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« Reply #8 on: July 02, 2007, 07:51:58 PM »

If the bees are building queen cells and it doesn't look like they should be swarming then the queen is probably failing.  I've destroyed queen cells when I can see the old queen only to find the old queen still there three weeks later and NO brood or eggs.  The bees know what they are doing.  Destroying queen cells is  a recipe for queenlessness.

http://www.bushfarms.com/beeslazy.htm#stopcuttingswarmcells
http://www.bushfarms.com/beesswarmcontrol.htm
http://www.bushfarms.com/beesfallacies.htm

Drone cells are always horizontal.  Sometimes at weird angles to the frame, but still horizontal to the earth.  Queen cells are never horizontal.  They may curl a little on the tip, but the tip is still basically pointed down.

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Michael Bush
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Cindi
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« Reply #9 on: July 02, 2007, 10:19:16 PM »

Mklangelo.  There is some good answers to your questions that have been posted.  Once you identify what a queen cell looks like, you will never mistake any other kind of cell for it.  It looks basically like a peanut.  A drone cell looks like a big bump on the frame.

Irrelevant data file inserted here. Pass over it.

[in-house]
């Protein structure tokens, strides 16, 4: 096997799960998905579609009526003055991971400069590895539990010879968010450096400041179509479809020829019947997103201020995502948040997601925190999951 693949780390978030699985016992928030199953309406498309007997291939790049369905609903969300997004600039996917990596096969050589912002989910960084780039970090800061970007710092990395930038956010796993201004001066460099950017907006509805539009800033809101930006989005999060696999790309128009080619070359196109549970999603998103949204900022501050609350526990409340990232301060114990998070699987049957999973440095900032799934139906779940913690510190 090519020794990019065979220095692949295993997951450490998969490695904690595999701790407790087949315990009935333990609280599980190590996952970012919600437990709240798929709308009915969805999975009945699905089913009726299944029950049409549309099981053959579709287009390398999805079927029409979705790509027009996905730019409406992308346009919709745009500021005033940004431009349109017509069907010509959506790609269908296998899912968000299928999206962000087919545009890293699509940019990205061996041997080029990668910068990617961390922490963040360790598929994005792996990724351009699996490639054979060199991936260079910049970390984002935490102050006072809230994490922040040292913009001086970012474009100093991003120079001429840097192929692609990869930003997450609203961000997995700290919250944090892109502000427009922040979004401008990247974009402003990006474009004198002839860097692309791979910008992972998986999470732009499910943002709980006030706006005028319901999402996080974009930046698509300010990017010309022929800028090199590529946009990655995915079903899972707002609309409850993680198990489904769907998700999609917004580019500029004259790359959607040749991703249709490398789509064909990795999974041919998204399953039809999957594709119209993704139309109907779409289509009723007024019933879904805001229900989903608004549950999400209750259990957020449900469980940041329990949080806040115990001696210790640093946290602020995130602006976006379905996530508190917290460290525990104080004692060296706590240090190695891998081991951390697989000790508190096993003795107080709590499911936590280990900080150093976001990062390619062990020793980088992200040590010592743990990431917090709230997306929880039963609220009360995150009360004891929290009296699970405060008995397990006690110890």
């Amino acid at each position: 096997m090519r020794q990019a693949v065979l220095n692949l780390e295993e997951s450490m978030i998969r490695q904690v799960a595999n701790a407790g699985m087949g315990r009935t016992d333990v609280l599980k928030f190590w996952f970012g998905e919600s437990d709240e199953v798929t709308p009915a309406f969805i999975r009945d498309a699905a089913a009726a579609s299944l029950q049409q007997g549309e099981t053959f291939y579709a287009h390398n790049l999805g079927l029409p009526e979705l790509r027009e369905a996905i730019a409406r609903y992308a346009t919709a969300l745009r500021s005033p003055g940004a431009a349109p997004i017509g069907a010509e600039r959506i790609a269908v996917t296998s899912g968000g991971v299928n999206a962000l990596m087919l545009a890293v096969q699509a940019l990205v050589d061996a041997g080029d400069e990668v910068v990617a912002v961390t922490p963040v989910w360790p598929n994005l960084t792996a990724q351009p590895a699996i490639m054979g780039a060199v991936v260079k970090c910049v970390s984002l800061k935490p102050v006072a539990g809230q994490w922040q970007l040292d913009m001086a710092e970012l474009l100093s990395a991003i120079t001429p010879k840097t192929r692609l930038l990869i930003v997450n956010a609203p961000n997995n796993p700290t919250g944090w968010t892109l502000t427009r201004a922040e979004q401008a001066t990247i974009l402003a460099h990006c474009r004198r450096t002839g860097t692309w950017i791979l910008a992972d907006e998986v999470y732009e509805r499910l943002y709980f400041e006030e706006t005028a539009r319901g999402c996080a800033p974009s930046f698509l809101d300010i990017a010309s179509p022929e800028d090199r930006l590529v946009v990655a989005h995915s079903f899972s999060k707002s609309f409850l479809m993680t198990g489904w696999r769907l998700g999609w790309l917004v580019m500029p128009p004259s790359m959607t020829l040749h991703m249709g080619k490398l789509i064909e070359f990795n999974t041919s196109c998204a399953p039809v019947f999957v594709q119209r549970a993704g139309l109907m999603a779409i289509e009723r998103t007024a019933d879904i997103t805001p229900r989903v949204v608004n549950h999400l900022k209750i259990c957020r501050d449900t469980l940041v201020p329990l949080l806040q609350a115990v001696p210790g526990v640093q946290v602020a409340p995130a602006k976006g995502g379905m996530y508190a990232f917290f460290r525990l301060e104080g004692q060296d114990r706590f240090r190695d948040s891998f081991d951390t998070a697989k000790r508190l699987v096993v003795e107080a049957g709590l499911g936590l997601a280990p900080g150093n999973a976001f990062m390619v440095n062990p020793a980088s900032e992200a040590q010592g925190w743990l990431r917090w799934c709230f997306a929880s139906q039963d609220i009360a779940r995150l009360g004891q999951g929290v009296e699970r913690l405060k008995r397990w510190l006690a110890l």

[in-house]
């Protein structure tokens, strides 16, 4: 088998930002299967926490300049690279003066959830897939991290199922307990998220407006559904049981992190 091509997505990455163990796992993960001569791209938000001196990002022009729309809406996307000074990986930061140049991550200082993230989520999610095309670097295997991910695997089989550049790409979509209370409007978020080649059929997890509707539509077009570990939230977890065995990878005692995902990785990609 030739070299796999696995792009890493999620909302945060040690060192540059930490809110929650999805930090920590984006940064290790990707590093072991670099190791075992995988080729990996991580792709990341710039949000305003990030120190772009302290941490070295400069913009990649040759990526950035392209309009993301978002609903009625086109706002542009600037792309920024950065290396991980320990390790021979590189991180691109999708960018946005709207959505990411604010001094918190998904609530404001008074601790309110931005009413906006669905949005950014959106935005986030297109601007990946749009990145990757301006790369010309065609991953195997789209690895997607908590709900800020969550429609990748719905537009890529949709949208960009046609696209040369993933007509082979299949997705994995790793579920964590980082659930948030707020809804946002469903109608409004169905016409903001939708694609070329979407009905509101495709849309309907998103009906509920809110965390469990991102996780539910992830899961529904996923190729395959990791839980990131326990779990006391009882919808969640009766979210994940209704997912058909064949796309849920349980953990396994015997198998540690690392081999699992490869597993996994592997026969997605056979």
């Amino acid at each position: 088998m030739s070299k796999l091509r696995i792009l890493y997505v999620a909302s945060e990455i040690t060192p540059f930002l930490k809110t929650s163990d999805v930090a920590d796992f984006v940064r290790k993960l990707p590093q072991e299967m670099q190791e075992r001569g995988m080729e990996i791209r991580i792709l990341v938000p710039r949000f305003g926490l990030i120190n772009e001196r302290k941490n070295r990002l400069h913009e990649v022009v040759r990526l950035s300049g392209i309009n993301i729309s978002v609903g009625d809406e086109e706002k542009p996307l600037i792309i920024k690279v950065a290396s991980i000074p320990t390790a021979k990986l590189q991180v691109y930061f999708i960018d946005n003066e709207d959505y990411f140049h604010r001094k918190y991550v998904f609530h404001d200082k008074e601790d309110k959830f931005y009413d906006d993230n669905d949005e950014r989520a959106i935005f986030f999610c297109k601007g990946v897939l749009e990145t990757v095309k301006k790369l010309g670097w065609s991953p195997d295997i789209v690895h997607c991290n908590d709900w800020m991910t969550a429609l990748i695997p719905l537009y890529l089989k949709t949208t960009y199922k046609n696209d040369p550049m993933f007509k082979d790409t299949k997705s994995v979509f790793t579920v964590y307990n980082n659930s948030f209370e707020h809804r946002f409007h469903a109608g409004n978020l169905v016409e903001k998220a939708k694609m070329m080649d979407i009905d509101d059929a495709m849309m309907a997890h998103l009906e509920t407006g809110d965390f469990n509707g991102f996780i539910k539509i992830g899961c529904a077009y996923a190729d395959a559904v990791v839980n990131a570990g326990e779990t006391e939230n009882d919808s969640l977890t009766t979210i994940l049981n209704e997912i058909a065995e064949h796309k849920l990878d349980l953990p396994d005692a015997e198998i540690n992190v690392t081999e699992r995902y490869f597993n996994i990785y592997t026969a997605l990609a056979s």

This is a picture of three queen cells that were in one of my hives.  I made a cut down split from this hive that had the queen cells and they raised a new queen and she is laying beautifully.  The cut down split I let the old queen  be in and she is still laying beautifully.  This prevented some swarming that was obviously in the workings.  This information of the cut down split was with the thanks from Michael Bush's website, a wonderful place to learn. 

This is what the three queen cells looked like.  Have a wonderful day, great life and good luck.  Cindi